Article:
AdvocateKhoj
Login : Advocate | Client
Home Post Your Case My Account Law College Law Library
    

Supreme Court Judgments


Latest Supreme Court of India Judgments 2018

Subscribe

RSS Feed img






State of Kerala Vs. M.K. Kunhikannan Nambiar Manjerimanikoth, Naduvil [1995] INSC 784 (4 December 1995)

Paripoornan, K.S.(J) Paripoornan, K.S.(J) Ramaswamy, K. Paripoornan. J.

CITATION: 1996 AIR 906 1996 SCC (1) 435 JT 1995 (8) 533 1995 SCALE (6)734

ACT:

HEAD NOTE:

The State of Kerala, having obtained leave of this Court in Special Leave Petition (C) No. 13411 of 1987, appeals against the judgment of a learned single Judge of the High Court of Kerala, rencered in C.R.P. No. 2538 of 1981 dated 1.7.1987. The matter arises under the Kerala Land Reforms Act in connection with the proceedings relating to determination of ceiling area of the 1st respondent, by the Taluk Land Board, Taliparamba (hereinafter referred to as the Board) in T.L.B. 447 of 1977. The Board initiated proceedings, T.L.B. 447 of 1977 and issued notice to late respondent No. 1, head of the family, to surrender an extent of 6.32 acres of land, which according to the Board is the land, the family headed by the first respondent was holding in excess of the ceiling area. Respondent No. 2 is the wife of the first respondent. In the said proceedings, respondents No. 3 and 4 (sisters of the first respondent) sought impleament under Section 85 (8) of the Land Reforms Act, to set aside the proceedings of the order of Board dated 28.6.1977 and claimed tenancy rights over an extent of property measuring 10 acres, in R.S. Nos. 201 and 208 of Naduvil village, Taliparamba. The impleament petition was rejected by the Board on 7.10.1977. Respondents No.1 and 2 filed C.R.P. No.3440 of 1977 before the High Court of Kerala, which was disposed of on 2.11.1977. the relevant portion of which reads as follows:- "The declarant in ceiling proceedings No.447777(TBA) on the file of the Taluk Land Board, Taliparamba was directed by the Taluk Land Board by its order dated 28.6.1977 to surrender an extent of 6.32 acres of land held by his family in excess of the ceiling limit.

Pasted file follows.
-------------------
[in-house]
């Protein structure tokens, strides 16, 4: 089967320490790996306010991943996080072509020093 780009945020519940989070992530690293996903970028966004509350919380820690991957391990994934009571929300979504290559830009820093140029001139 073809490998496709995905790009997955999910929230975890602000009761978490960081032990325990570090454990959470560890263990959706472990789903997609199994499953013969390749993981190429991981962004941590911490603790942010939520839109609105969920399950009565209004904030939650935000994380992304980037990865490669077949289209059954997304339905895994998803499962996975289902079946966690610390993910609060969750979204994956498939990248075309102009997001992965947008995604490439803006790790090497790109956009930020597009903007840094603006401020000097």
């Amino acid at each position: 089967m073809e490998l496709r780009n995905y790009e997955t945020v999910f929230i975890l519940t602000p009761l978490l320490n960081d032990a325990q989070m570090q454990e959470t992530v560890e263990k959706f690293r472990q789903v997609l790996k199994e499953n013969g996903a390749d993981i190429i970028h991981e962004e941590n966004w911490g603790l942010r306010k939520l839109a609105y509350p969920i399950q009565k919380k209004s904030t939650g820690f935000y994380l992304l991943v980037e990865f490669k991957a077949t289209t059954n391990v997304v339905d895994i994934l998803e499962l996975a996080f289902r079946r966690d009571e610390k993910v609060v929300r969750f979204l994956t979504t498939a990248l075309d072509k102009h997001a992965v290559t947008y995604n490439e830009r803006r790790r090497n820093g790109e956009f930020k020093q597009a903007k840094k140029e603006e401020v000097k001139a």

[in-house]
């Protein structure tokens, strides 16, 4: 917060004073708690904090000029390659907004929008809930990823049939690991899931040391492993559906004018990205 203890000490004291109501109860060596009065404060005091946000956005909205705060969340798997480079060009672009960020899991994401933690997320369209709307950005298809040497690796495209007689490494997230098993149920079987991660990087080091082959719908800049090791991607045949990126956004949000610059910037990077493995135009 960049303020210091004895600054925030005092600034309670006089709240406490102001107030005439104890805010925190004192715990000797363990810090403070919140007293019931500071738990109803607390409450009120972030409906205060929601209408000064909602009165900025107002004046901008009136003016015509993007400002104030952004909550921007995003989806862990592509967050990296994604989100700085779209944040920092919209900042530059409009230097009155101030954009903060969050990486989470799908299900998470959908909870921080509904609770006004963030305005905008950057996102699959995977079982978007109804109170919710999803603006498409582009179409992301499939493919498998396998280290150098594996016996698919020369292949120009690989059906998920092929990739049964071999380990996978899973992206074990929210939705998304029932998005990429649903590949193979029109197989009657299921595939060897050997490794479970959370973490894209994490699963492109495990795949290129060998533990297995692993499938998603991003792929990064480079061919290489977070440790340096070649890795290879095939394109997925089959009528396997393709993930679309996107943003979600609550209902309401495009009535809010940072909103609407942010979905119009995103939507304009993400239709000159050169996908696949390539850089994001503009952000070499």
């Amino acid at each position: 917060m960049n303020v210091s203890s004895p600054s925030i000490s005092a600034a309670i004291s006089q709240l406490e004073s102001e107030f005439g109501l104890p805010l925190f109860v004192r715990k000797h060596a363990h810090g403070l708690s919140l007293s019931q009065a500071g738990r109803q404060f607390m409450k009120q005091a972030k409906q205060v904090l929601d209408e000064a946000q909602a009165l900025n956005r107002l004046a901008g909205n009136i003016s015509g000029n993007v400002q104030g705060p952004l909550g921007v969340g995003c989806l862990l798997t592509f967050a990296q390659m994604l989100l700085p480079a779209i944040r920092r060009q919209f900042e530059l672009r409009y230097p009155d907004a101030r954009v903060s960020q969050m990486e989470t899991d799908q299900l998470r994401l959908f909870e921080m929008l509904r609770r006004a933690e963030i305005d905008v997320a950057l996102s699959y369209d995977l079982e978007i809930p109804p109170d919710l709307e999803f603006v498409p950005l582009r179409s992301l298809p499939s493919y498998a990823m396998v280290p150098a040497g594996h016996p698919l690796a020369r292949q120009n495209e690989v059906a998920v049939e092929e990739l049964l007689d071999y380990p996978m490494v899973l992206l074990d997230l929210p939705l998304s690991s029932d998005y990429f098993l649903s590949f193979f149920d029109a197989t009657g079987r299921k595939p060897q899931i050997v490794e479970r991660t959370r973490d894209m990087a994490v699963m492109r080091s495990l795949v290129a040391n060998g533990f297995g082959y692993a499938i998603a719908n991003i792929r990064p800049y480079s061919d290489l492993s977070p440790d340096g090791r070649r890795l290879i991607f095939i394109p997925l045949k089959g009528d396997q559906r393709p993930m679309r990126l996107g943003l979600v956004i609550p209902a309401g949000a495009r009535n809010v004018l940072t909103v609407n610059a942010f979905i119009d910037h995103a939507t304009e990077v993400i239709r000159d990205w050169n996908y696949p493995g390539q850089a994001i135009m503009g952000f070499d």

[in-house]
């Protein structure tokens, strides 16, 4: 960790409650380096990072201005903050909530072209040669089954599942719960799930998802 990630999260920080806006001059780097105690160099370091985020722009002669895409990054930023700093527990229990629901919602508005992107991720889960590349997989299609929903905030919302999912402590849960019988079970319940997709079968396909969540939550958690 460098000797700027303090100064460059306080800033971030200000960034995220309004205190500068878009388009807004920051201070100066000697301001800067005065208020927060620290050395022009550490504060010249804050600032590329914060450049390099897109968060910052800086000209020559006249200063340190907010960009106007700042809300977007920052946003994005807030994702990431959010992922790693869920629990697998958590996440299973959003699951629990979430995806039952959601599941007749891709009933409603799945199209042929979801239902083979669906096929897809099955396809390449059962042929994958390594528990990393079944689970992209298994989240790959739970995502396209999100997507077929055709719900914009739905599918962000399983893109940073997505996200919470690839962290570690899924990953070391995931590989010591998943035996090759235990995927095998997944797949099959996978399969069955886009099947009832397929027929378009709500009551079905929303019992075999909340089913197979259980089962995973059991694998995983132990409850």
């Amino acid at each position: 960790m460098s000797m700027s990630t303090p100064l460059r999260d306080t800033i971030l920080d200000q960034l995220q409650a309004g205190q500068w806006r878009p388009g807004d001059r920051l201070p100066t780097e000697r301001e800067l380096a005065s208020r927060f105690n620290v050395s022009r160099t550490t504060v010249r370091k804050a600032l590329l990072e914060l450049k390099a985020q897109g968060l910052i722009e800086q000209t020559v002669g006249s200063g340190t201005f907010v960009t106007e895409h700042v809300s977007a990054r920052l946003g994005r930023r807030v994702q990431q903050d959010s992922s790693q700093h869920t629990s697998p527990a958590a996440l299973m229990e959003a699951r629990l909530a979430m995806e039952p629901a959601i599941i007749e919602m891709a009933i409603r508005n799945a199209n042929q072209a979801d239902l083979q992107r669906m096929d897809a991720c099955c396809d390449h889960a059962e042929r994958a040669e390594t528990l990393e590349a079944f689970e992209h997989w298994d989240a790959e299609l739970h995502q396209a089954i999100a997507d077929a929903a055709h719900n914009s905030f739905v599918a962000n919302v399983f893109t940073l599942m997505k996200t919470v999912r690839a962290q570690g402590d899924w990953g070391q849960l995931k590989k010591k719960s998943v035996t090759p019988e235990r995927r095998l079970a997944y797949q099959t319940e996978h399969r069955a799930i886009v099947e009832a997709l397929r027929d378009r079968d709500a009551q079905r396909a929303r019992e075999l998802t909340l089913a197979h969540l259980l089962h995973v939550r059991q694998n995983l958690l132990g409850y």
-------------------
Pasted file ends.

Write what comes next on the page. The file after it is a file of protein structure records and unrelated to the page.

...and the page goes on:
This two petitioners, who are the sisters of the declarant, filed an application under section 85(8) of the Kerala Land Reforms Act for reopening the order contending that they are cultivating tenants in respect of the property with respect to an extent of 10 acres. The Taluk Land Board after having gone into the evidence placed before it found that no proof regarding the alleged tanancy was produced before the Taluk Land Board and that the cultivating tenancy alleged was a collusive attempt between the brother and the sisters to defeat the provisions of the Act. It cannot be said that the Taluk Land Board has either decided erronedusly or failed to decide a question of law to attract Section 103 of the Act. The revision is therefore dismissed without admitting in the file." (Emphasis supplied)